Help Children Crack the Reading Code (Part 2)

What does knowing how to sound out words do for the brain?

Posted Aug 26, 2013

Research in neuroscience confirms what parents and teachers should do to help children crack the reading code. Find out what showing kids how to sound out words does for their brain.

Steve Peha and I have worked with thousands of beginning readers and writers. We find a powerful evidence base in neuroscience for what works best in our experience. In Part 2 of this two-part series, we report compelling research from neuroscience that gives us affirmation followed by a second set of successful techniques for cracking the code.

Sounding Out Words

By Richard Gentry and Steve Peha

How Does the Reading Brain Work?

We found cognitive neuroscientist Stanislas Dehaene’s groundbreaking synthesis of the neuroscience of language, Reading in the Brain [1] an unparalleled guide for parents and teachers and a compelling confirmation of our own experience regarding the best methods for teaching children to read. Here in a nutshell are some of his major observations that shore up our writing-for-reading strategies for preK—K and offer helpful insights to all teachers of beginning reading:

Dehaene: “Reading is conveying language through vision.”

Conveying language through vision is also the definition of writing. Indeed brain scan studies show that learning to write letters including early manuscript lessons help coordinate and activate linked regions of reading circuitry. (See a link to “What Learning Cursive Does to Your Brain” by PT blogger William Kelmm below)[2]

The fact that beginning reading and writing are one and the same almost [3] supports our Sounding Out Words strategy in Part 1: “Say it slowly, hold the sound, find the letter, write it down!” In our practical experience, beginning reading and writing with four and five year olds can be taught at the same time and they reinforce each other.

Dehaene supports phase observation.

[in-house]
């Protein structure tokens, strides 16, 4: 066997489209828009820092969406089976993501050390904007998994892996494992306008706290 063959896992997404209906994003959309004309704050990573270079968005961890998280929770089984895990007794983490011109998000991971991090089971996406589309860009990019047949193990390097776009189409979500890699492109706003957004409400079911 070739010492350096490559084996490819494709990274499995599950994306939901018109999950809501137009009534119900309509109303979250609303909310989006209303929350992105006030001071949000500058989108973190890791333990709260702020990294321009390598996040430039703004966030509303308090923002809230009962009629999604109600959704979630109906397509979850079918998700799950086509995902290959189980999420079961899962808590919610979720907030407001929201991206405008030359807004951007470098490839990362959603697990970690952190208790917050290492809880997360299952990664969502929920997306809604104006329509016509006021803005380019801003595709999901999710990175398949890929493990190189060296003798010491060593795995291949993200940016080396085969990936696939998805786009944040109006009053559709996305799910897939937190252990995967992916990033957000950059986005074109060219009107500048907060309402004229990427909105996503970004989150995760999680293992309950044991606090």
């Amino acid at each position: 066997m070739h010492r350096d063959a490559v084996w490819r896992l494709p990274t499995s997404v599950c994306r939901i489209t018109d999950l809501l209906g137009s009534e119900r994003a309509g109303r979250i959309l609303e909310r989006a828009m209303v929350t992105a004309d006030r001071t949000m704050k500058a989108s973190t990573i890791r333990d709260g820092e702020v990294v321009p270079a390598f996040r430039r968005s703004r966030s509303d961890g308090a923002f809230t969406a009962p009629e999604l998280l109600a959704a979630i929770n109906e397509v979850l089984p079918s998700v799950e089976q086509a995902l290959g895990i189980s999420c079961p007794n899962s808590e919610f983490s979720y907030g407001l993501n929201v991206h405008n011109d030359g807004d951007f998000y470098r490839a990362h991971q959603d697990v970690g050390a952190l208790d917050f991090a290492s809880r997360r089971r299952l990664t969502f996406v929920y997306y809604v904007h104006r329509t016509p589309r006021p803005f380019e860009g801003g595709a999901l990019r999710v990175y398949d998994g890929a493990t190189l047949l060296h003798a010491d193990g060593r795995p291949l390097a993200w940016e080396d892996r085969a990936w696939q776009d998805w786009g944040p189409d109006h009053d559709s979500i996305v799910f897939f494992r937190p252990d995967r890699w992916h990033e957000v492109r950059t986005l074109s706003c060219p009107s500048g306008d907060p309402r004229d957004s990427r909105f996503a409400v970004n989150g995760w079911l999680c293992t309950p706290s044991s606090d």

The journey from beginning reading and writing to automatic reading and writing takes time and develops in phases. Don’t expect the beginner’s brain to work like yours which converts letter strings into speech unconsciously and effortlessly. The beginner has to learn “to sound it out” before developing the automatic pathways that you use. Our strategies in both Part 1 and below are designed to help the child begin the transition.

Dehaene says that whole-word approaches and whole language have been proven wrong.

There are two pathways to meaning that operate in parallel and reinforce each other in adult readers: phonological (letter-to-sound conversion) and lexical (a more direct route from letter strings to meaning). While very young kids can learn some words by sight, Dehaene stresses that beginning reading techniques such as the whole-word approach or purist whole language approaches have been proven wrong. Every beginning reader must be taught (or must intuit) letter-to-sound conversion for learning to read and write.

The child’s brain loves repetition.

The child’s brain loves repetition and practice to make things automatic. We don’t put kids through boring drills and drudgery, but we do establish enjoyable routines that allow for appropriate repetition and practice as part of learning to read and write.

Sounding out words is necessary but not sufficient. 

Letter-to-sound conversion is necessary but not sufficient. Reading is social so bonding with beginning readers and writers is important. Creating enthusiasm and interest is important. Building vocabulary and concept development through reading aloud is important. Talking about the good literature that you expose your beginning reading and writer to is indispensable. Combine these along with showing kids how to sound out words and you are on your way to raising a confident reader.

Sounding Out Words with Finger Spelling